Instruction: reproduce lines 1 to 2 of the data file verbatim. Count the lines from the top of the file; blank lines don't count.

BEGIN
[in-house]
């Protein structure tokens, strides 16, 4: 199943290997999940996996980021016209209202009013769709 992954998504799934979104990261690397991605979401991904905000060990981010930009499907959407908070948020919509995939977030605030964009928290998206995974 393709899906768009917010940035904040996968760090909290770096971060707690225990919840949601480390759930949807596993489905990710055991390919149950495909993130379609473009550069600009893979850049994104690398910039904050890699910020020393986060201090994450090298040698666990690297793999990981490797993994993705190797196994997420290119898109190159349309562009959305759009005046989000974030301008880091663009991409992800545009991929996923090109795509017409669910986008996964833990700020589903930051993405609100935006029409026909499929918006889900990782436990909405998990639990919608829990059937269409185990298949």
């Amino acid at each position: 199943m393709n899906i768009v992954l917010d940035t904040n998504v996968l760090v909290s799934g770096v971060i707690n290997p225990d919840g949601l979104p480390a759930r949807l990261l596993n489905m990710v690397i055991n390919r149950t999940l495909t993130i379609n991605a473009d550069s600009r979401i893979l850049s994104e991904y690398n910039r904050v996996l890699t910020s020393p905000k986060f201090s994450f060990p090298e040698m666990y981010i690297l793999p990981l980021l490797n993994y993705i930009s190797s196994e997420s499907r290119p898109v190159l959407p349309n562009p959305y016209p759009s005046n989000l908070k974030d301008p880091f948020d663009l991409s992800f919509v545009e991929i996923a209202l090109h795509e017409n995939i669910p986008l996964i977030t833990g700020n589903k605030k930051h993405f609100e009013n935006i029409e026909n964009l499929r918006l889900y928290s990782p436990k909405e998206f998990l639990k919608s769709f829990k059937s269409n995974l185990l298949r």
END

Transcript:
[in-house]
């Protein structure tokens, strides 16, 4: 199943290997999940996996980021016209209202009013769709 992954998504799934979104990261690397991605979401991904905000060990981010930009499907959407908070948020919509995939977030605030964009928290998206995974 393709899906768009917010940035904040996968760090909290770096971060707690225990919840949601480390759930949807596993489905990710055991390919149950495909993130379609473009550069600009893979850049994104690398910039904050890699910020020393986060201090994450090298040698666990690297793999990981490797993994993705190797196994997420290119898109190159349309562009959305759009005046989000974030301008880091663009991409992800545009991929996923090109795509017409669910986008996964833990700020589903930051993405609100935006029409026909499929918006889900990782436990909405998990639990919608829990059937269409185990298949």